The heat treatment process generally includes three processes of heating, heat preservation and cooling.
Sometimes there are only two processes of heating and cooling.
These processes are connected to each other and cannot be interrupted.
Heating is one of the important processes of heat treatment.
There are many heating methods for metal heat treatment.
The first is to use charcoal and coal as heat sources, followed by liquid and gaseous fuels.
Electrical applications make heating easy to control and environmentally friendly.
These heat sources can be used for direct heating, or by indirect heating of molten salts or metals, or floating particles.
When the metal is heated, the workpiece is exposed to the air, and oxidation and decarburization (ie, the carbon content on the surface of the steel part) often occur, which has a detrimental effect on the surface properties of the parts after the heat treatment.
Thus, the metal should generally be heated in a controlled or protective atmosphere, in a molten salt and in a vacuum, or protected by a coating or packaging process.
Heating temperature is one of the important process parameters of the heat treatment process.
Selecting and controlling the heating temperature is a major problem in ensuring the quality of the heat treatment.
The heating temperature varies depending on the metal material to be treated and the purpose of the heat treatment, but is generally heated above the phase transition temperature to obtain a high temperature structure.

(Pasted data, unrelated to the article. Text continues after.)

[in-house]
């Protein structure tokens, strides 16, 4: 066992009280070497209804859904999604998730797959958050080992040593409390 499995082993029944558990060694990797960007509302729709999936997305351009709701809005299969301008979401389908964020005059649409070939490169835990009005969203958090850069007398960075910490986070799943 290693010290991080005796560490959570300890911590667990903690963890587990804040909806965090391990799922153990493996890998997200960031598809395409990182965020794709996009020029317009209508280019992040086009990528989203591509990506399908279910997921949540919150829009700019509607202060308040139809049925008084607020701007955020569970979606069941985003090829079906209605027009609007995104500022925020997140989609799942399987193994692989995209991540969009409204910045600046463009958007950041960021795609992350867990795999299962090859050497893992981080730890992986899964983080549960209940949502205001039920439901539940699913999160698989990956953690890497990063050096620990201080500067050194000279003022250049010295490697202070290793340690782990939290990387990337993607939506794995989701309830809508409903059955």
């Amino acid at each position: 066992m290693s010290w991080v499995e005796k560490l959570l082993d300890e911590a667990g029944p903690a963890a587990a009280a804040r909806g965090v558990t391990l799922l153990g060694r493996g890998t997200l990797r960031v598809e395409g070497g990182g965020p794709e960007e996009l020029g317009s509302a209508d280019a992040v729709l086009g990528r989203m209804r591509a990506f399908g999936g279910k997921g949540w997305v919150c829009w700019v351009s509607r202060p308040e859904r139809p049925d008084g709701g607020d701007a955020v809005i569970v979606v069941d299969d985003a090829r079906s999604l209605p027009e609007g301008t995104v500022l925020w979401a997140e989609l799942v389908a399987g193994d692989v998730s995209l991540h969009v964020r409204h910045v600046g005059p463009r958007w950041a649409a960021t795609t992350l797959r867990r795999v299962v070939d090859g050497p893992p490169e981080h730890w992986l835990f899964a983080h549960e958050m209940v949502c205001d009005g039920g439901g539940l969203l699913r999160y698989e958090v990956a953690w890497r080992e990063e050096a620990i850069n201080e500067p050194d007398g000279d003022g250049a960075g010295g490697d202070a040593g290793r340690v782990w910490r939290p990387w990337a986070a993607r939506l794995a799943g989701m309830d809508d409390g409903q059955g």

The transition takes a certain amount of time.
Therefore, when the surface of the metal workpiece reaches the required heating temperature, it must be kept at this temperature for a certain period of time, so that the internal and external temperatures are uniform, and the microstructure is completely transformed.
This period of time is called the holding time.
When high-energy density heating and surface heat treatment are used, the heating rate is extremely fast, and generally there is no holding time, and the heat treatment time of the chemical heat treatment tends to be long.
Cooling is also an indispensable step in the heat treatment process.
The cooling method varies from process to process, mainly to control the cooling rate.
Generally, the annealing rate is the slowest, the normalizing cooling rate is faster, and the quenching cooling rate is faster.
However, there are different requirements depending on the type of steel.
For example, an empty hard steel can be hardened at the same cooling rate as a normal fire.